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A pilot study indicating the dysregulation of the complement and coagulation cascades in treated schizophrenia and bipolar disorder patients

Elisa Castañeda Santa Cruz, Flávia da Silva Zandonadi, Wagner Fontes, Alessandra Sussulini
Biochimica et biophysica acta 2021 v.1869 no.8 pp. 140657
bioinformatics, bipolar disorder, blood serum, coagulation, complement, disease progression, liquid chromatography, mass spectrometry, proteome, proteomics, schizophrenia, therapeutics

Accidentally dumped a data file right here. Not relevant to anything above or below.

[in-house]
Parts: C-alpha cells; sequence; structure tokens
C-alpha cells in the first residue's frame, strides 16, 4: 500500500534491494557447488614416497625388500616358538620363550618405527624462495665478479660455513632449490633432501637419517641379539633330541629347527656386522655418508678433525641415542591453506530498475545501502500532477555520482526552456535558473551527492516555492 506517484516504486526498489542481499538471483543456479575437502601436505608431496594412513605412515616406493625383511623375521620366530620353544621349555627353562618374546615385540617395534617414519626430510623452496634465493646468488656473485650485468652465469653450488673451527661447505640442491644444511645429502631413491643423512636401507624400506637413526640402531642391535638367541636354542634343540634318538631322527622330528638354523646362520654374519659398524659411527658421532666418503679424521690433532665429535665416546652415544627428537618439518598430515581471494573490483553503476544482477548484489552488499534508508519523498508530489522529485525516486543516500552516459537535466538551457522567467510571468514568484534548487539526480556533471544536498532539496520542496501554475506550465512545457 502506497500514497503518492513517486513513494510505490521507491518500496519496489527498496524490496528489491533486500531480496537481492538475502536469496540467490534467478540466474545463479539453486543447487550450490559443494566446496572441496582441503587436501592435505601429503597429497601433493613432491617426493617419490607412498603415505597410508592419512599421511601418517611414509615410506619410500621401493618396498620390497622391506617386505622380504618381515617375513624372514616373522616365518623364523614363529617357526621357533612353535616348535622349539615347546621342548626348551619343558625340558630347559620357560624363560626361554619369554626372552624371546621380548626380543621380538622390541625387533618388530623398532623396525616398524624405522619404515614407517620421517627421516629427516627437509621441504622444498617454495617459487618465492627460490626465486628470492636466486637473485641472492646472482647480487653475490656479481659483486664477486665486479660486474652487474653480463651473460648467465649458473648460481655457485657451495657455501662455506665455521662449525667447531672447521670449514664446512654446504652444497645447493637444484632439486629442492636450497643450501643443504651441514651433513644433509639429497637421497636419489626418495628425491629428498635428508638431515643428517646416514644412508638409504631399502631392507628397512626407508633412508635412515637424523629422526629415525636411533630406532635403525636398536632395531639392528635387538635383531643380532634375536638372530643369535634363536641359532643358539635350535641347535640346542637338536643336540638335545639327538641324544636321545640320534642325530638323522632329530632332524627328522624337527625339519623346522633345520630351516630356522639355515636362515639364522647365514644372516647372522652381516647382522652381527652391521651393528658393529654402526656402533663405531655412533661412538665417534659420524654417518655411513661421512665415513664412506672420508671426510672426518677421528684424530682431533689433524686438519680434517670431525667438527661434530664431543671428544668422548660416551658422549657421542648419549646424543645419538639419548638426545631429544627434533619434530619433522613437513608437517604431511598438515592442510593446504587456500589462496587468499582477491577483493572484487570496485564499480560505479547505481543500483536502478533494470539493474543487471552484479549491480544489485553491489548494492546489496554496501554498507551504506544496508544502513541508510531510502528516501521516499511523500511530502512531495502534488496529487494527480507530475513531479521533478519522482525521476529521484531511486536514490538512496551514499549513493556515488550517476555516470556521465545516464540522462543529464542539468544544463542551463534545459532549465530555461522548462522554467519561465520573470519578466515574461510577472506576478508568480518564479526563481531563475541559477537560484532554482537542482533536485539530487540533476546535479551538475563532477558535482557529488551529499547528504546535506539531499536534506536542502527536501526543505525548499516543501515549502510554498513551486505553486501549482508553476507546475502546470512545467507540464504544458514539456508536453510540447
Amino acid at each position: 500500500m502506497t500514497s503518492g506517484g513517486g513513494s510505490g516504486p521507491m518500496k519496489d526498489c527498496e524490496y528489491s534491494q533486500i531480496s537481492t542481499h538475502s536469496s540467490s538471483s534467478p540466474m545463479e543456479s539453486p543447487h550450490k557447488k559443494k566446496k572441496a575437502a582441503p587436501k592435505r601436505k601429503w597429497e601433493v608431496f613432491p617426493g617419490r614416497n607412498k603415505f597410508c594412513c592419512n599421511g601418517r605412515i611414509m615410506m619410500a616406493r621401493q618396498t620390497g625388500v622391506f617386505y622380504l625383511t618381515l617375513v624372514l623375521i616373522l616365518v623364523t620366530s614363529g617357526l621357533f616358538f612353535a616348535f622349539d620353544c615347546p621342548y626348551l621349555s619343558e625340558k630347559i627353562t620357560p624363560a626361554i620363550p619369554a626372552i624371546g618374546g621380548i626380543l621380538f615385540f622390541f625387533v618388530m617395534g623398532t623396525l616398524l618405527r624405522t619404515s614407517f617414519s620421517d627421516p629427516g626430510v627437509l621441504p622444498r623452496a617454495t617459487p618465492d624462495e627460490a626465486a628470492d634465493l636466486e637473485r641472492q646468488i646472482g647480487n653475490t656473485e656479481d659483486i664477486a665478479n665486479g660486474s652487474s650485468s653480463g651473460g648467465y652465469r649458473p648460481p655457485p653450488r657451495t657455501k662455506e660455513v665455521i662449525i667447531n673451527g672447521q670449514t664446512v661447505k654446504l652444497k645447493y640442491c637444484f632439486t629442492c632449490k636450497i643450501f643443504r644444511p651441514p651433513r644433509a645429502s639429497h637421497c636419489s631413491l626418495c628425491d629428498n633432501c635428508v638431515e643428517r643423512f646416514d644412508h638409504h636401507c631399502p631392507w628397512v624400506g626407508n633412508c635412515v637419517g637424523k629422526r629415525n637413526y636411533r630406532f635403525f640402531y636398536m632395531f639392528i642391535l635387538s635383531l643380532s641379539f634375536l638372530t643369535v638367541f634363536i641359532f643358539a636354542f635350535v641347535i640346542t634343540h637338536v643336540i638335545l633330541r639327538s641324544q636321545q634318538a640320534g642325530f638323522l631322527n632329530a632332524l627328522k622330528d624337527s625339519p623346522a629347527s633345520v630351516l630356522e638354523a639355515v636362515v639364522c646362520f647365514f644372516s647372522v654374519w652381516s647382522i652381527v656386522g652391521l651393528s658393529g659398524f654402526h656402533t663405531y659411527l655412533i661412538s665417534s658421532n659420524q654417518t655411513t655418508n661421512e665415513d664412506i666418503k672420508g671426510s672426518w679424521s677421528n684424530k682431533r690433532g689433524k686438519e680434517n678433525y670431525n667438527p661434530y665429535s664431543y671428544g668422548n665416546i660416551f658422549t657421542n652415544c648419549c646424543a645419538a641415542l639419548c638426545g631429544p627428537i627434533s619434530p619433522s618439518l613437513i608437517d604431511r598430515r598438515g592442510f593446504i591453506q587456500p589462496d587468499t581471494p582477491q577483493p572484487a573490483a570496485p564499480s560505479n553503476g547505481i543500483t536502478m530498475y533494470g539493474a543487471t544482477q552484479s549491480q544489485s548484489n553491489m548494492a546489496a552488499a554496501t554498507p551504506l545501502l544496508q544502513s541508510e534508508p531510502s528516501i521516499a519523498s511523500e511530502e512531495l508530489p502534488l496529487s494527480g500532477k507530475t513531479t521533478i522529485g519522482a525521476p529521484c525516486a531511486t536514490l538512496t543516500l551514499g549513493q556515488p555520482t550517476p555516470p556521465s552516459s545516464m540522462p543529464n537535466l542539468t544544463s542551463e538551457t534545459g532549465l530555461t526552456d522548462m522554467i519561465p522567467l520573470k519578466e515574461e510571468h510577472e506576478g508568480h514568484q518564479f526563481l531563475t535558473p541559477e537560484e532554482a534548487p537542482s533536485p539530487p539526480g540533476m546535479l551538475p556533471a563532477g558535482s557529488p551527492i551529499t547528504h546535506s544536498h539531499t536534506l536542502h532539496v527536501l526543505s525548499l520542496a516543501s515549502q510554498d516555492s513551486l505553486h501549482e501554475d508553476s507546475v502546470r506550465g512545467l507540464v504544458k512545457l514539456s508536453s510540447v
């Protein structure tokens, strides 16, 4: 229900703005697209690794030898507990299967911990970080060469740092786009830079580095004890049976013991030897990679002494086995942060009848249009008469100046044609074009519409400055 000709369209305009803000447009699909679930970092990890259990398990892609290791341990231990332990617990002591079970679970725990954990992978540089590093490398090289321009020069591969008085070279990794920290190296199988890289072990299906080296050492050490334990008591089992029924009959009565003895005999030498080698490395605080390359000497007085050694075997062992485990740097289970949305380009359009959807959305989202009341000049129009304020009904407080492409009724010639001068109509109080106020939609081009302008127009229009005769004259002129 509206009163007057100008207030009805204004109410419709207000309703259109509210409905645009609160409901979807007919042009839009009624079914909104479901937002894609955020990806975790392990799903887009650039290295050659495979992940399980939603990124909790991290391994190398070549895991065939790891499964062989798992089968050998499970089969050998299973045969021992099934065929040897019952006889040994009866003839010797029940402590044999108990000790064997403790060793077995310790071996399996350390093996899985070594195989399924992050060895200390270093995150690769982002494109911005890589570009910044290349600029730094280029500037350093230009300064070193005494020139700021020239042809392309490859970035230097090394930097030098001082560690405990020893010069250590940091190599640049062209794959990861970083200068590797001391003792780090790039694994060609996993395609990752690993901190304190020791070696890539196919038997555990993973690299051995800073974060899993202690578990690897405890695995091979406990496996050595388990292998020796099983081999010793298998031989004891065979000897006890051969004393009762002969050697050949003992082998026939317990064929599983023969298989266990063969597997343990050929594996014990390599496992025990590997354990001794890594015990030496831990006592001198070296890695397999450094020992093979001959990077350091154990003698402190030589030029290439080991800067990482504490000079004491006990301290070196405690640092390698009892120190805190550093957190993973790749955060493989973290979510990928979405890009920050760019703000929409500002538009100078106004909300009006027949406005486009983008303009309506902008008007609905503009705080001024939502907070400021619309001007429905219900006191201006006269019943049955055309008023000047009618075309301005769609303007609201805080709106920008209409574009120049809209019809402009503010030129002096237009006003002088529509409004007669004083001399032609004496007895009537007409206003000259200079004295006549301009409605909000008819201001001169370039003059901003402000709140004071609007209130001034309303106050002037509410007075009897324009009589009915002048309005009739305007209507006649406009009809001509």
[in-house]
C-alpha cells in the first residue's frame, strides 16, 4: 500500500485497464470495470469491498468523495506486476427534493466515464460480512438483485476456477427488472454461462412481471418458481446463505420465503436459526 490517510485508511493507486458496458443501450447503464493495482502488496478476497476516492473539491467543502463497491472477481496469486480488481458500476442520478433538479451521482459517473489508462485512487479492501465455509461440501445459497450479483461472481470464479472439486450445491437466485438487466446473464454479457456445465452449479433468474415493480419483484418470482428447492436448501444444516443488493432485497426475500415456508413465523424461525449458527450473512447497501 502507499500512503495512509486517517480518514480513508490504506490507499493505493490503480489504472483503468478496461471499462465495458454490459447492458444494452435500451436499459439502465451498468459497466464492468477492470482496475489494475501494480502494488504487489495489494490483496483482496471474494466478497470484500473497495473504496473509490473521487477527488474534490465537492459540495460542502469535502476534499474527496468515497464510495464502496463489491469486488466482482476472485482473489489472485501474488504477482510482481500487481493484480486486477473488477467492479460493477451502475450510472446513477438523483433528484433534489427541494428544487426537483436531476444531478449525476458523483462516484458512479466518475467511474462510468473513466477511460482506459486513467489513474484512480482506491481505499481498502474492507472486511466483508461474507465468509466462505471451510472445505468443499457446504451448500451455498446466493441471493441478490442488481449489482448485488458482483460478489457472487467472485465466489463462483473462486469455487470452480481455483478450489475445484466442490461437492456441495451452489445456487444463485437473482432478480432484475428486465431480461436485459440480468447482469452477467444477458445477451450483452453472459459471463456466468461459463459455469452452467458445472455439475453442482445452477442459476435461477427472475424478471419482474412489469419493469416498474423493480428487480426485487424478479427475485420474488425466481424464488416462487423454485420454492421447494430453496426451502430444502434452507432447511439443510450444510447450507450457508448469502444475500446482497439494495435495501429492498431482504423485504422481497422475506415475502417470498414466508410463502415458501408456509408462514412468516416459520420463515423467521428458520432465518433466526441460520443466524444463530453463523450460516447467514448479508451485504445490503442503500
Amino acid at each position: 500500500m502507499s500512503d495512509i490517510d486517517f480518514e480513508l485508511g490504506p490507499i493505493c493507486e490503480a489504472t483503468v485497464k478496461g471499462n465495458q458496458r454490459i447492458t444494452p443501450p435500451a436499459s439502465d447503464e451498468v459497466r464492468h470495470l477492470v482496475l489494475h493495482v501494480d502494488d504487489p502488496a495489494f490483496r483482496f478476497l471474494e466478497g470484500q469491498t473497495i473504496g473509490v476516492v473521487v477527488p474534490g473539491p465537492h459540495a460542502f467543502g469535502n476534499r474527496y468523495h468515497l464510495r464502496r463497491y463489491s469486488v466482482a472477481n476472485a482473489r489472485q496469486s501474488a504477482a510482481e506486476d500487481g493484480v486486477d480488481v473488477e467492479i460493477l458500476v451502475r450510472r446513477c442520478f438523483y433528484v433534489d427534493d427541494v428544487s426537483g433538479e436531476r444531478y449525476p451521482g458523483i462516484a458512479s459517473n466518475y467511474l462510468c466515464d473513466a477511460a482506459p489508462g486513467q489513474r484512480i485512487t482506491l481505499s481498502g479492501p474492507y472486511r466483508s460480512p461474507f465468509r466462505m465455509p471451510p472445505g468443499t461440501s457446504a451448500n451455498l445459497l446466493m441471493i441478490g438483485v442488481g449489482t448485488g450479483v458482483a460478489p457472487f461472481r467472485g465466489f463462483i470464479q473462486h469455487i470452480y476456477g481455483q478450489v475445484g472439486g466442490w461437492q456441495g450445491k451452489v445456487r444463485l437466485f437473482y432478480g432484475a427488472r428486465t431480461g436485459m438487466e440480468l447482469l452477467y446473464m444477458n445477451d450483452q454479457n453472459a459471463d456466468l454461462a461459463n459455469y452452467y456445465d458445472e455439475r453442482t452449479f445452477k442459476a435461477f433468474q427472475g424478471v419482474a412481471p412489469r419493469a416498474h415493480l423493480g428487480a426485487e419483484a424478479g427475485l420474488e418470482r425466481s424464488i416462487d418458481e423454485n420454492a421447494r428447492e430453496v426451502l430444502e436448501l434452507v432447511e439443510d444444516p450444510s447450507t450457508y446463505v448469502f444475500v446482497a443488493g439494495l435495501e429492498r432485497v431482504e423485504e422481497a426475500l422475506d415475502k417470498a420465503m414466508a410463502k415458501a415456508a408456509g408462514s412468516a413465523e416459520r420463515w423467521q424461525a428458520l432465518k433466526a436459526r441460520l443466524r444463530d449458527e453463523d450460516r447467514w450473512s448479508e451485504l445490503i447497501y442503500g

A better understanding of the proteome profile after bipolar disorder (BD) and schizophrenia (SCZ) treatment, besides monitoring disease progression, may assist on the development of novel therapeutic strategies with the ability to reduce or control possible side effects. In this pilot study, proteomics analysis employing nano liquid chromatography coupled to mass spectrometry (nLC-MS) and bioinformatic tools were applied to identify differentially abundant proteins in serum of treated BD and SCZ patients. In total, 10 BD patients, 10 SCZ patients, and 14 healthy controls (HC) were included in this study. 24 serum proteins were significantly altered (p < 0.05) in BD and SCZ treated patients and, considering log₂FC > 0.58, 8 proteins presented lower abundance in the BD group, while 7 proteins presented higher abundance and 2 lower abundance in SCZ group when compared against HC. Bioinformatics analysis based on these 24 proteins indicated two main altered pathways previously described in the literature; furthermore, it revealed that opposite abundances of the complement and coagulation cascades were the most significant biological processes involved in these pathologies. Moreover, we describe disease-related proteins and pathways associations suggesting the necessity of clinical follow-up improvement besides treatment, as a precaution or safety measure, along with the disease progression. Further biological validation and investigations are required to define whether there is a correlation between complement and coagulation cascade expression for BD and SCZ and cardiovascular diseases.